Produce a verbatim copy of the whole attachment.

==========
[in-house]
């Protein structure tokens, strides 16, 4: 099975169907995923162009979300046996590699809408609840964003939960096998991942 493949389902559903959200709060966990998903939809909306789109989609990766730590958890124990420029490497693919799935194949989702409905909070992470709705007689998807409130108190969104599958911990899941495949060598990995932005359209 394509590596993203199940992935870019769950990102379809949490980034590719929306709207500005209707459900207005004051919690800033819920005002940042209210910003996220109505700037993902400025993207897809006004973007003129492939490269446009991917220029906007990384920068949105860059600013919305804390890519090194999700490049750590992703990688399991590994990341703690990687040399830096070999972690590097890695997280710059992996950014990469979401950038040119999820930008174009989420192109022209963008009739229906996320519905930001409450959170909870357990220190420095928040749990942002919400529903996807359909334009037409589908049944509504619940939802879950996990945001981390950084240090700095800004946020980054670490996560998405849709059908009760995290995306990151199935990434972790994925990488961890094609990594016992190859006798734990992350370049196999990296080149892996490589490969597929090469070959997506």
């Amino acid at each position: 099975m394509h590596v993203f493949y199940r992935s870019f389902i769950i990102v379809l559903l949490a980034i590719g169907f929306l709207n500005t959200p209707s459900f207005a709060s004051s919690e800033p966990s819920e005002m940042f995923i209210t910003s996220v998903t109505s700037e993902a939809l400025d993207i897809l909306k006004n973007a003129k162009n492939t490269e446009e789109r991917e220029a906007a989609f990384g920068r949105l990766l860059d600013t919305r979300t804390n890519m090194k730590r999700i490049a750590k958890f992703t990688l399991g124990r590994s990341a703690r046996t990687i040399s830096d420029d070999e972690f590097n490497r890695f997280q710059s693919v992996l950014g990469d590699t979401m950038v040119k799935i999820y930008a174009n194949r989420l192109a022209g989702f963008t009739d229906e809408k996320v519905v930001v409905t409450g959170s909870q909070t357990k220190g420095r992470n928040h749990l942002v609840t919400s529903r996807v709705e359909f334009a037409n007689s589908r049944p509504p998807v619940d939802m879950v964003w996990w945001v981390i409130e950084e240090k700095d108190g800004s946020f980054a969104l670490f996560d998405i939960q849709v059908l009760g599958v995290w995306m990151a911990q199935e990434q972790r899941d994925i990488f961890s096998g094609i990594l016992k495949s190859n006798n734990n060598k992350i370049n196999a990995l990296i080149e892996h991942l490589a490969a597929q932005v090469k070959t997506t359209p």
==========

[in-house]
């Protein structure tokens, strides 16, 4: 099975169907995923162009979300046996590699809408609840964003939960096998991942 493949389902559903959200709060966990998903939809909306789109989609990766730590958890124990420029490497693919799935194949989702409905909070992470709705007689998807409130108190969104599958911990899941495949060598990995932005359209 394509590596993203199940992935870019769950990102379809949490980034590719929306709207500005209707459900207005004051919690800033819920005002940042209210910003996220109505700037993902400025993207897809006004973007003129492939490269446009991917220029906007990384920068949105860059600013919305804390890519090194999700490049750590992703990688399991590994990341703690990687040399830096070999972690590097890695997280710059992996950014990469979401950038040119999820930008174009989420192109022209963008009739229906996320519905930001409450959170909870357990220190420095928040749990942002919400529903996807359909334009037409589908049944509504619940939802879950996990945001981390950084240090700095800004946020980054670490996560998405849709059908009760995290995306990151199935990434972790994925990488961890094609990594016992190859006798734990992350370049196999990296080149892996490589490969597929090469070959997506």
């Amino acid at each position: 099975m394509h590596v993203f493949y199940r992935s870019f389902i769950i990102v379809l559903l949490a980034i590719g169907f929306l709207n500005t959200p209707s459900f207005a709060s004051s919690e800033p966990s819920e005002m940042f995923i209210t910003s996220v998903t109505s700037e993902a939809l400025d993207i897809l909306k006004n973007a003129k162009n492939t490269e446009e789109r991917e220029a906007a989609f990384g920068r949105l990766l860059d600013t919305r979300t804390n890519m090194k730590r999700i490049a750590k958890f992703t990688l399991g124990r590994s990341a703690r046996t990687i040399s830096d420029d070999e972690f590097n490497r890695f997280q710059s693919v992996l950014g990469d590699t979401m950038v040119k799935i999820y930008a174009n194949r989420l192109a022209g989702f963008t009739d229906e809408k996320v519905v930001v409905t409450g959170s909870q909070t357990k220190g420095r992470n928040h749990l942002v609840t919400s529903r996807v709705e359909f334009a037409n007689s589908r049944p509504p998807v619940d939802m879950v964003w996990w945001v981390i409130e950084e240090k700095d108190g800004s946020f980054a969104l670490f996560d998405i939960q849709v059908l009760g599958v995290w995306m990151a911990q199935e990434q972790r899941d994925i990488f961890s096998g094609i990594l016992k495949s190859n006798n734990n060598k992350i370049n196999a990995l990296i080149e892996h991942l490589a490969a597929q932005v090469k070959t997506t359209p």